I have heard some people (mainly liberals) criticize the Prophet that he left his companions without telling them how to choose their leader. Its my belief that the Prophet was Divine messenger and the Divine had given us a choice of whatever method we deem suitable for selecting who rules over us. Obviously certain things are common sense that the leader should be of clean character, just in his dealings etc. I am sure that if some method had been suggested or recommended by the Prophet for selecting a leader, the liberals would have hounded it as another example of rigidity of Islamic rules even if it had been democracy. Another so called secular liberal had said that democracy does not suit the genius of [Pakistani] people and later words to similar effect were uttered by the last dictator but that does not bother the liberals.

Since none has been divined, I believe all methods of ruling whether it is Khilafat, Monarchy, Democracy are fine as long as they don’t usurp on anyone’s rights and work towards the betterment of people. If democracy does not work, replace it with Khilafat but then there needs to be a system in place for choosing and replacing the Khalifa which is not clear or which has not been made clear to us by the proponents of Khilafat. Even if the monarch is just, I would not mind living under his rule.

Couple of years ago I remember surfing the channels and I chanced upon Zaid Hamid being interview by Lucman. The Commando was ruling us at that time. Someone, probably a Zaid Hamid fan, telephoned in the show and he wanted Zaid Hamid to say that democracy is un-islamic. The guy calling in sounded educated. However, the reason he wanted democracy to be labelled un-Islamic was that movement for removal of Musharraf and restoration of democracy had gained momentum and he wanted a justification for his support of Musharraf. One of the most ridiculous way for justifying a dictatorial rule.

US citizens were celebrating 4th of July few days ago and I had a chance to read through their declaration of independence. What a marvel of human thought.

This comes from the second sentence of declaration:

….Governments are instituted among Men, deriving their just powers from the consent of the governed, That whenever any Form of Government becomes destructive of these ends, it is the Right of the People to alter or to abolish it, and to institute new Government, laying its foundation on such principles and organizing its powers in such form, as to them shall seem most likely to effect their Safety and Happiness.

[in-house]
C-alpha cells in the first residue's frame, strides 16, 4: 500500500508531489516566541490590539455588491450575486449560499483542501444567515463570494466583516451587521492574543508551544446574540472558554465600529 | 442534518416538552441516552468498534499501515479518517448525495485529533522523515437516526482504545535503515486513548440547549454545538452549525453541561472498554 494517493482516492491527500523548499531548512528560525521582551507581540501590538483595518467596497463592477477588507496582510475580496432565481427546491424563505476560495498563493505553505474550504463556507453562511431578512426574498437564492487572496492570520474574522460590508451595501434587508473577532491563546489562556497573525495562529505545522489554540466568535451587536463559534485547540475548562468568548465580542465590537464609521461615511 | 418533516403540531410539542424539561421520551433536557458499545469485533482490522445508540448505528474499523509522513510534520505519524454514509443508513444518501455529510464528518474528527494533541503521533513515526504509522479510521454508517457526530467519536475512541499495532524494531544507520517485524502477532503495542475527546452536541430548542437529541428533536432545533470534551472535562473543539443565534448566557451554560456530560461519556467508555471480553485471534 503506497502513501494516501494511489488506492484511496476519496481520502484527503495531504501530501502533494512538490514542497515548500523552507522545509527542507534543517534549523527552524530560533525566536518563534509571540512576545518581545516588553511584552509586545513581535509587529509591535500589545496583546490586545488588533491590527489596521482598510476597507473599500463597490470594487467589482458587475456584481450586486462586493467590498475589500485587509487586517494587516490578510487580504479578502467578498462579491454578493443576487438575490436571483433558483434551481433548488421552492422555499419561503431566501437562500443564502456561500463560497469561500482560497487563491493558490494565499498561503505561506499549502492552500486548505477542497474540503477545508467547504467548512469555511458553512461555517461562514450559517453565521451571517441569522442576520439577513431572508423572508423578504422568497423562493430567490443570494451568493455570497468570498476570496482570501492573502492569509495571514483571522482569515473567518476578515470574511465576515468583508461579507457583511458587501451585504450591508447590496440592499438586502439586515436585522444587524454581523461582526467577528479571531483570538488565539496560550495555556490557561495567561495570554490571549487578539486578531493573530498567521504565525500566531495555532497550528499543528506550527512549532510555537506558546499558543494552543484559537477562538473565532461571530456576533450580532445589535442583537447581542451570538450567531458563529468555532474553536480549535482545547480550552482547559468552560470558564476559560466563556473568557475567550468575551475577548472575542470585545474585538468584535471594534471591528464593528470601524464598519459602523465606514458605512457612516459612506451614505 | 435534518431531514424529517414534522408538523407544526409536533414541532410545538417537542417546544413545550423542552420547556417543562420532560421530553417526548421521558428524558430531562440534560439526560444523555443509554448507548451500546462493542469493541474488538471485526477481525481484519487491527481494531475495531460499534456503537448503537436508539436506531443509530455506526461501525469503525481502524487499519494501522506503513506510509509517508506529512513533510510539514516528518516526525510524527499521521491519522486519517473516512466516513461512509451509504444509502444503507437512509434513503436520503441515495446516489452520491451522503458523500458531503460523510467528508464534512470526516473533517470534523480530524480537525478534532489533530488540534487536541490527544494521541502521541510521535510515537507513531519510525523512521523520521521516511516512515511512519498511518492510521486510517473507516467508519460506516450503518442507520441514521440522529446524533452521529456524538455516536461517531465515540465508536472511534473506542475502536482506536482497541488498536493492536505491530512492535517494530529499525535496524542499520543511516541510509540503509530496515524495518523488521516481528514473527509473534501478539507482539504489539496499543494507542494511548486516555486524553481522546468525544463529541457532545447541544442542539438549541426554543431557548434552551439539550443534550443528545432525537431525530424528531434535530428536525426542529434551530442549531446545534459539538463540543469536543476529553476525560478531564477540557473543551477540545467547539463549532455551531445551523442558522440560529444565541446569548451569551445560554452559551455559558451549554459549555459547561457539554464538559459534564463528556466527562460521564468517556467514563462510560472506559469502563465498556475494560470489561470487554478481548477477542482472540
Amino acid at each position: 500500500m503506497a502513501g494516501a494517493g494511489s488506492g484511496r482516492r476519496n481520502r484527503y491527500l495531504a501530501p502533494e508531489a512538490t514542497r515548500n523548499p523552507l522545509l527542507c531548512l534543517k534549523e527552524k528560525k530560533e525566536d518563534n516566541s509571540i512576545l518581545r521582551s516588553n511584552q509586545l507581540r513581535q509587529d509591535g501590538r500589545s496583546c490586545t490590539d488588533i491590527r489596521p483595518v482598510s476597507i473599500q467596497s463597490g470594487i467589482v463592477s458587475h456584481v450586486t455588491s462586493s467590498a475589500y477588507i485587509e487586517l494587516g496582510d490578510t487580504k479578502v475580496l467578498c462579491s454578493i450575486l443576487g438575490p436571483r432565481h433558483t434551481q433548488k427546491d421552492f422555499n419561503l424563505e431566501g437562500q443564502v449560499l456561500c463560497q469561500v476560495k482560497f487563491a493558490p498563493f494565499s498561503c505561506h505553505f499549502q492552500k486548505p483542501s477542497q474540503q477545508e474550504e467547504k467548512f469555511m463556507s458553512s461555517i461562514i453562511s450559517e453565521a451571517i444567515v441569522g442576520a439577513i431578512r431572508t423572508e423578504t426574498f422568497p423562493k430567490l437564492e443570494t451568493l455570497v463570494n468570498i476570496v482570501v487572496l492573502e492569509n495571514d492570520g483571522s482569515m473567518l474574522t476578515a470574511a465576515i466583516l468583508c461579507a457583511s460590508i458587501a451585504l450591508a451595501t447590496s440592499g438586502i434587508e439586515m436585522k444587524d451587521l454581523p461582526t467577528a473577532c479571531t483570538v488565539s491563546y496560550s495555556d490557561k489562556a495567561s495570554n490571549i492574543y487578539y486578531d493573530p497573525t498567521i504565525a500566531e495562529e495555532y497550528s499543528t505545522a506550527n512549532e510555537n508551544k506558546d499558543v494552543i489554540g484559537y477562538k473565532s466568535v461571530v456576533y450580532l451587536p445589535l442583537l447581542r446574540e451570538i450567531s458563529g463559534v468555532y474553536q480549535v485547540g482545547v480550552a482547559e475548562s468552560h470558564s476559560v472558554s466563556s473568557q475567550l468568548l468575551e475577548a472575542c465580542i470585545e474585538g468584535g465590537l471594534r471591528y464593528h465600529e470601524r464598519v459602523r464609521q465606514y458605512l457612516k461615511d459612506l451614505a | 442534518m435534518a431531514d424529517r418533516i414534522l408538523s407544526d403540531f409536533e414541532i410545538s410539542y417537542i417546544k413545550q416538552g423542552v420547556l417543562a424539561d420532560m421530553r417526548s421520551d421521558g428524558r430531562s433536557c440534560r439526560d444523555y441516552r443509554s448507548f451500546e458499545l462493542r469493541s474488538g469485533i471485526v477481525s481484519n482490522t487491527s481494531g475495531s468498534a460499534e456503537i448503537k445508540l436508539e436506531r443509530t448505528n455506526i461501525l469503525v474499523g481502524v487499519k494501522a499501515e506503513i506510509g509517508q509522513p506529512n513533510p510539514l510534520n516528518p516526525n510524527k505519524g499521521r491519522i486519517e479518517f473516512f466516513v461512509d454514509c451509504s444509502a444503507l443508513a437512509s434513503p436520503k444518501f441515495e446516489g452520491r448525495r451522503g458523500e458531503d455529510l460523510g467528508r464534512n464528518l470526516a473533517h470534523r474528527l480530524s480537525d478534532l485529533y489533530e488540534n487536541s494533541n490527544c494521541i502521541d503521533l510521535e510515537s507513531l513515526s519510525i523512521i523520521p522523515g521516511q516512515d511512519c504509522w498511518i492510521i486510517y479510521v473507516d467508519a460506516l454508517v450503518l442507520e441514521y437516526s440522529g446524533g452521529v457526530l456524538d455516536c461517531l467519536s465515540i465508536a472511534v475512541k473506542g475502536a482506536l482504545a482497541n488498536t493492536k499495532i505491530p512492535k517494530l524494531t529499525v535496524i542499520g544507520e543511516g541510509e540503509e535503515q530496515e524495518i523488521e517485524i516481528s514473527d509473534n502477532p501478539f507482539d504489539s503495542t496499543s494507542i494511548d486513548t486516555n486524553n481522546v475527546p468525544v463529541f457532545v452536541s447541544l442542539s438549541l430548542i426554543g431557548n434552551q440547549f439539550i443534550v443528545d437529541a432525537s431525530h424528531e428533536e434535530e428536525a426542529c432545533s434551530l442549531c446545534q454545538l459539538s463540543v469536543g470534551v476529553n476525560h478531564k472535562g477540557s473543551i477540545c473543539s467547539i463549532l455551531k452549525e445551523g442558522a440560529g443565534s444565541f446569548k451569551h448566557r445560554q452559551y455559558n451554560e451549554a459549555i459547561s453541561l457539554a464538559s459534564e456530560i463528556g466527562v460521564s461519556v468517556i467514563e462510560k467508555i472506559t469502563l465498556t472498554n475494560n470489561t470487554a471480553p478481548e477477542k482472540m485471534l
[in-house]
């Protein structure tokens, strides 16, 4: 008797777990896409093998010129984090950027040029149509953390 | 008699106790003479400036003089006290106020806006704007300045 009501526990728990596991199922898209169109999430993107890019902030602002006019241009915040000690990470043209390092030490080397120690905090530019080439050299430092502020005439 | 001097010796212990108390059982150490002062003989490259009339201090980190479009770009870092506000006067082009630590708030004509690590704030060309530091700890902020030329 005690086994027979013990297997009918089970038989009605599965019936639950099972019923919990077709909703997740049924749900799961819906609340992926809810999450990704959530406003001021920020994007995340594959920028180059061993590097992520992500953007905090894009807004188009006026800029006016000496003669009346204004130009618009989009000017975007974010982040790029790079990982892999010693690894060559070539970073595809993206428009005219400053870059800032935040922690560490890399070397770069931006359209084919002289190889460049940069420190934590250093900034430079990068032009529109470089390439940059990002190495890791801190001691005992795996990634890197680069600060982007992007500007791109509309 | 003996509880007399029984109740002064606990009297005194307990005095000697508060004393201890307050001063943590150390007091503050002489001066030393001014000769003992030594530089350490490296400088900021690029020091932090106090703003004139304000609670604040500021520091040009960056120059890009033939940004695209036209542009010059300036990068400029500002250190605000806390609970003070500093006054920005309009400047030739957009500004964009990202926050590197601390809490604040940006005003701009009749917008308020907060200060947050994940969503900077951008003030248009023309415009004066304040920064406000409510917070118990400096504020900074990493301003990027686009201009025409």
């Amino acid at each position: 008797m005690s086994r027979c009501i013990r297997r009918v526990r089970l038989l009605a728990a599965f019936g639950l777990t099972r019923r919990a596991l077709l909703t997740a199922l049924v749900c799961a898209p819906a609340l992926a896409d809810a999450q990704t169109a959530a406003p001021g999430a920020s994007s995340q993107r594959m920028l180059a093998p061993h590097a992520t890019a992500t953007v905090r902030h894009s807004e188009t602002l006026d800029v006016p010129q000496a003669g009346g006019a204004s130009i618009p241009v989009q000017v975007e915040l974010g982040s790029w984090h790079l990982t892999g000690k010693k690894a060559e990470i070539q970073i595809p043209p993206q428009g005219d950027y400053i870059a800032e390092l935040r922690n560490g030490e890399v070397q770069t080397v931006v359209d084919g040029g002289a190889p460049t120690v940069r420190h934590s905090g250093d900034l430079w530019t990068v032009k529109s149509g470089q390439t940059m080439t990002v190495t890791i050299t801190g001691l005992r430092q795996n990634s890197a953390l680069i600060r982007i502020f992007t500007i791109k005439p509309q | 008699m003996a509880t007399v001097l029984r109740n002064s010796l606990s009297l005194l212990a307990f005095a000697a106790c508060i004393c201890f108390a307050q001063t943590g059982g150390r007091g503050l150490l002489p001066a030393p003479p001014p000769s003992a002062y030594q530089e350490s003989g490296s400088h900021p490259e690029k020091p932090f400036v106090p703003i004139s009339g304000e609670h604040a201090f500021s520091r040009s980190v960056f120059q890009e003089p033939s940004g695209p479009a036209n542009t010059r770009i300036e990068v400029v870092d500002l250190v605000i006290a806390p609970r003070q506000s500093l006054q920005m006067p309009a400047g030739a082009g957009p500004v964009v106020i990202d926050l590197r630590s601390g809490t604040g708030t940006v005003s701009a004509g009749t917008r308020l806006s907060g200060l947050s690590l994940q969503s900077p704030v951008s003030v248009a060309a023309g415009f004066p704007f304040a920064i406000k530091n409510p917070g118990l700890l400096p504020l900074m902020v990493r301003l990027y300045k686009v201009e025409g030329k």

Here they do not talk about democracy or any other form of government. They just say that if the system government does not deliver, they can throw away the system and put in place a new one. However, they add a little qualifier that prudence should taken when making such a decision.

Prudence, indeed, will dictate that Governments long established should not be changed for light and transient causes; and accordingly all experience hath shewn, that mankind are more disposed to suffer, while evils are sufferable, than to right themselves by abolishing the forms to which they are accustomed. But when a long train of abuses and usurpations, pursuing invariably the same Object evinces a design to reduce them under absolute Despotism, it is their right, it is their duty, to throw off such Government, and to provide new Guards for their future security.

What beautiful prose and ideas. I could not have said it better myself :).

I don’t consider the takeover by military or military rule removal of a despot or change of a system. They are as much a despot as the despot they are replacing. A game of musical chairs between democratic despots and military despots is played and we are the spectators.

The way things are moving, a time will come that our troubles will become insufferable, we will need to walk out and demand our rights even if it means changing the system. We have done it before (most recent example being restoration of Judiciary which showed two things: 1) if we get together we can get the military man to remove his uniform and even give up his seat and 2) that sometimes there is no difference between military and civilian despot _ both refusing to reinstate the judiciary) and when the time comes, we need to do it again.

After General Kyani

Quite a number of people forwarded me an article by Shaheen Sehbai from The News. I have some respect for Sehbai as he single handedly tried to mount opposition/resistance to Musharraf though from abroad through his South Asia Tribune when everyone else had accepted Musharraf  (this was before the judiciary crisis provided the opposition a common platform to oust him).

However, yesterday’s op-ed piece reminds me that his journalistic standards are as loose as the rest of the industry. I suggest you read the whole article yourself. I am here just copying bits and pieces of it.

The minister has stated on record that Army Chief General Kayani will not be given an extension and he has not sought one, which means Zardari, through his proxy prime minister, will appoint an army general of his choice as the next COAS and Pakistan will become a safe haven for him and the corrupt and the dishonest mostly found in PPP power corridors these days